For the same reason, any Republicans who have consistently denounced the attacks — like Liz Cheney and Adam Kinzinger, the only two Republicans serving on the Jan. 6 committee — are especially important. They are demonstrating that it's possible to hold very conservative views and nonetheless believe in honoring election results. Until very recently, that combination wasn't even unusual: Ronald Reagan and many other Republicans won elections by earning more votes.

The Jan. 6 hearings are part of a larger struggle over the future of American democracy. Americans will probably never come to a consensus on many polarizing political issues, like abortion, guns, immigration and religion. That's part of living in a democracy.

But if Americans cannot agree that the legitimate winner of an election should take office and if losing candidates refuse to participate in a peaceful transfer of power, the country has much bigger problems than any policy disagreement.

Representative Liz Cheney of Wyoming, the committee's vice chairwoman.Doug Mills/The New York Times

The hearing:

  • The committee, led by Cheney and Bennie Thompson, a Mississippi Democrat, cast the Capitol attack as part of Trump's "sprawling, multi-step conspiracy" to overturn the 2020 election. "Jan. 6 was the culmination of an attempted coup," Thompson said.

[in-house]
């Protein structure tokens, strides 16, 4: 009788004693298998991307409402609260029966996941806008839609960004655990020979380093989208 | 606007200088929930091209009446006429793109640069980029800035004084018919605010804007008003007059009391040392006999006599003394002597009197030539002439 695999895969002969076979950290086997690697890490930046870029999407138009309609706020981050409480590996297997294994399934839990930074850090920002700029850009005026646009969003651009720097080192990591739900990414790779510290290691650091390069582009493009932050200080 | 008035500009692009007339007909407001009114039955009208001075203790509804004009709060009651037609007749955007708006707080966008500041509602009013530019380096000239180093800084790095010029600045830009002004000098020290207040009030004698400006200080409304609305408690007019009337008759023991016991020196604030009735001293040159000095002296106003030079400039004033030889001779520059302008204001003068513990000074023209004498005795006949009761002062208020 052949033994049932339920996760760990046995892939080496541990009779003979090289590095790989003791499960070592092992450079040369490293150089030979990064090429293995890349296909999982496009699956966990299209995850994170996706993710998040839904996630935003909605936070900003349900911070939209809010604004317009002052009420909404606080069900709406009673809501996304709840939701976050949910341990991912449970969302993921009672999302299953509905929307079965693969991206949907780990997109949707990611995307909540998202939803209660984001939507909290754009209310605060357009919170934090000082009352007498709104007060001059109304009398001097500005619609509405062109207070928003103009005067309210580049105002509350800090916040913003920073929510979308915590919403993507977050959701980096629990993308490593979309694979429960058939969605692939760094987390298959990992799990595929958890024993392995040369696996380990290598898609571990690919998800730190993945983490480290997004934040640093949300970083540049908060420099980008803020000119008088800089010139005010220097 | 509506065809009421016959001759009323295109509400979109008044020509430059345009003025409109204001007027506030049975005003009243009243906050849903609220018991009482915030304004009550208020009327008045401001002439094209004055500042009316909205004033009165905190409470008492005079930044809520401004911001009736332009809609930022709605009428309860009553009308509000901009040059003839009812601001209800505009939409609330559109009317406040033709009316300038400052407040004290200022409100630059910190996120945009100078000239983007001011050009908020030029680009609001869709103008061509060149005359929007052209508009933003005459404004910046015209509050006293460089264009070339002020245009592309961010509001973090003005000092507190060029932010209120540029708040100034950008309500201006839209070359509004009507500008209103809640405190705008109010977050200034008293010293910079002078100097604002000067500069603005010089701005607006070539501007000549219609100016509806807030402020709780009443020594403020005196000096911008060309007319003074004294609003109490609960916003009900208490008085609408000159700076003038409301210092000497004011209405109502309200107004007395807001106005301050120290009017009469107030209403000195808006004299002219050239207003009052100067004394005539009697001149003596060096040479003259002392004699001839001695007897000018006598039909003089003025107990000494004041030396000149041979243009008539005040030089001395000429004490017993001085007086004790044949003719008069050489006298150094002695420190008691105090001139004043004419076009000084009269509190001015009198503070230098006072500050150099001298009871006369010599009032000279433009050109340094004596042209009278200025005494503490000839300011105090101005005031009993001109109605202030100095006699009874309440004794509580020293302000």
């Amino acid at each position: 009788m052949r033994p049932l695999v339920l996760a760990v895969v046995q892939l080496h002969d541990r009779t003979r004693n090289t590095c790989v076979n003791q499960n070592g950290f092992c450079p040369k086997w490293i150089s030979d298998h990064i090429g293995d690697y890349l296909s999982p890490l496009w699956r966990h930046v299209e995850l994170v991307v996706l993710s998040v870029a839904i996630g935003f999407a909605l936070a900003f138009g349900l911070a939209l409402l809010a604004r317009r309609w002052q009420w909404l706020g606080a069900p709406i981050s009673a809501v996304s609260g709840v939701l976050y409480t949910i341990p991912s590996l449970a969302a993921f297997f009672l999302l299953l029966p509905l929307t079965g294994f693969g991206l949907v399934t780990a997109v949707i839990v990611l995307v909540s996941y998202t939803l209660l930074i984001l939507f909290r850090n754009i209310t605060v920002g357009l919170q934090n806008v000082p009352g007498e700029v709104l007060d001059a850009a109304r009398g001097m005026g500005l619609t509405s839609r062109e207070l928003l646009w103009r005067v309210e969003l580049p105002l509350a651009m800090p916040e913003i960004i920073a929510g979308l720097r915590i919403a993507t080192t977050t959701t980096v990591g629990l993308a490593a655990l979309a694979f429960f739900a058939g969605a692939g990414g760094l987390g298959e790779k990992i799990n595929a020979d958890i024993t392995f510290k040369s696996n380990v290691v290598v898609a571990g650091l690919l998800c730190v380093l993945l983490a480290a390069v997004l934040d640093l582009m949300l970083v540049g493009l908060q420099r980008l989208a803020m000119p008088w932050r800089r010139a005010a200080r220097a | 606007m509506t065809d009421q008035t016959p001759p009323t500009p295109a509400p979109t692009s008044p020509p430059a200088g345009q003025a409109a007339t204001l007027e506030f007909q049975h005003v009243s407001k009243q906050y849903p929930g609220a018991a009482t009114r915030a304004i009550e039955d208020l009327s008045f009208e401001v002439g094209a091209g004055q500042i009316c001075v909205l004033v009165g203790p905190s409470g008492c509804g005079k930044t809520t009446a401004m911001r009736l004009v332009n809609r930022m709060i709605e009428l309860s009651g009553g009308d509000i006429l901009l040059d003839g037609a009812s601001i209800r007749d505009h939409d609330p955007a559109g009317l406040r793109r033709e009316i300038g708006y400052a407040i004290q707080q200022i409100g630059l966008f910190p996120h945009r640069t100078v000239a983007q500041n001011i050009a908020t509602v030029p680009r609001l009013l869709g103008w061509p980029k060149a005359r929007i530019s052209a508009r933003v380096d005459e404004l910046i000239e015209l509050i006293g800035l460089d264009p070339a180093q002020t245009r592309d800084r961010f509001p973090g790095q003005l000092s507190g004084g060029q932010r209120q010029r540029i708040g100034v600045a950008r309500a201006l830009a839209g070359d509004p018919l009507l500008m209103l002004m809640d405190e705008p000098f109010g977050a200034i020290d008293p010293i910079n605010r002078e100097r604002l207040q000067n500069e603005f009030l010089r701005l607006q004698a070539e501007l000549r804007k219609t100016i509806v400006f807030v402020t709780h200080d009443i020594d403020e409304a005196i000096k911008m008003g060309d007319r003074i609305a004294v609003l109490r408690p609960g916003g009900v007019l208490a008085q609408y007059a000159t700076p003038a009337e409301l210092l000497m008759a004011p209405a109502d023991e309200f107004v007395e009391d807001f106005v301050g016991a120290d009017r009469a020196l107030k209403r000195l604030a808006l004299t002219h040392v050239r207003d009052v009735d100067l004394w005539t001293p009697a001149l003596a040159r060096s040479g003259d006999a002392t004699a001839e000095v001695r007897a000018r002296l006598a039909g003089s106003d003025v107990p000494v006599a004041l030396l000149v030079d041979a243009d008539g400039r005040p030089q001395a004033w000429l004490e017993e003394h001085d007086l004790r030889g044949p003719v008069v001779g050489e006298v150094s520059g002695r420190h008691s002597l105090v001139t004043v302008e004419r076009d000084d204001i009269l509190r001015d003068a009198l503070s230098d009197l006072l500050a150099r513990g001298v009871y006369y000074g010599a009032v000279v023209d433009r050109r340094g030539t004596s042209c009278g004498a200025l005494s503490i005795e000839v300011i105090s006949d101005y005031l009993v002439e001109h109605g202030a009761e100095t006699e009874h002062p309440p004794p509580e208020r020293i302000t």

• Lawmakers interspersed their presentation with videos of former Trump aides testifying that they had told the president that his claims of voter fraud were false. The committee also played never-before-aired footage of rioters attacking police officers.
  • Caroline Edwards, a Capitol Police officer whom the mob knocked unconscious and pepper sprayed, testified in person about the attack: "It was carnage. It was chaos."
  • Cheney addressed members of her party who remain loyal to Trump: "There will come a day when Donald Trump is gone, but your dishonor will remain."

What we learned:

  • Trump believed the rioters were "doing what they should be doing," Cheney said, and yelled at advisers who said that he should call them off. He said that rioters who chanted about hanging Pence "maybe" had "the right idea."
  • The committee played video of Bill Barr, the former attorney general, saying that he had called Trump's fraud claims "bullshit" and "crazy stuff." Ivanka Trump, the president's daughter, testified that she "accepted" what Barr said.
  • Footage shot by a documentary filmmaker showed members of the Proud Boys and the Oath Keepers, two far-right groups who stormed the Capitol, meeting on the evening before the attack.
  • In video testimonies, several rioters said that they had stormed the Capitol in response to Trump's summons. "He asked me for my vote and he asked me to come on Jan. 6," one said.
  • Cheney said that Pence, not Trump, ordered the National Guard to the Capitol during the attack, and that "multiple" House Republicans sought pardons over their efforts to overturn the election.

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Natasha Frost, Claire Moses, Tom Wright-Piersanti and Ashley Wu contributed to The Morning. You can reach the team at themorning@nytimes.com.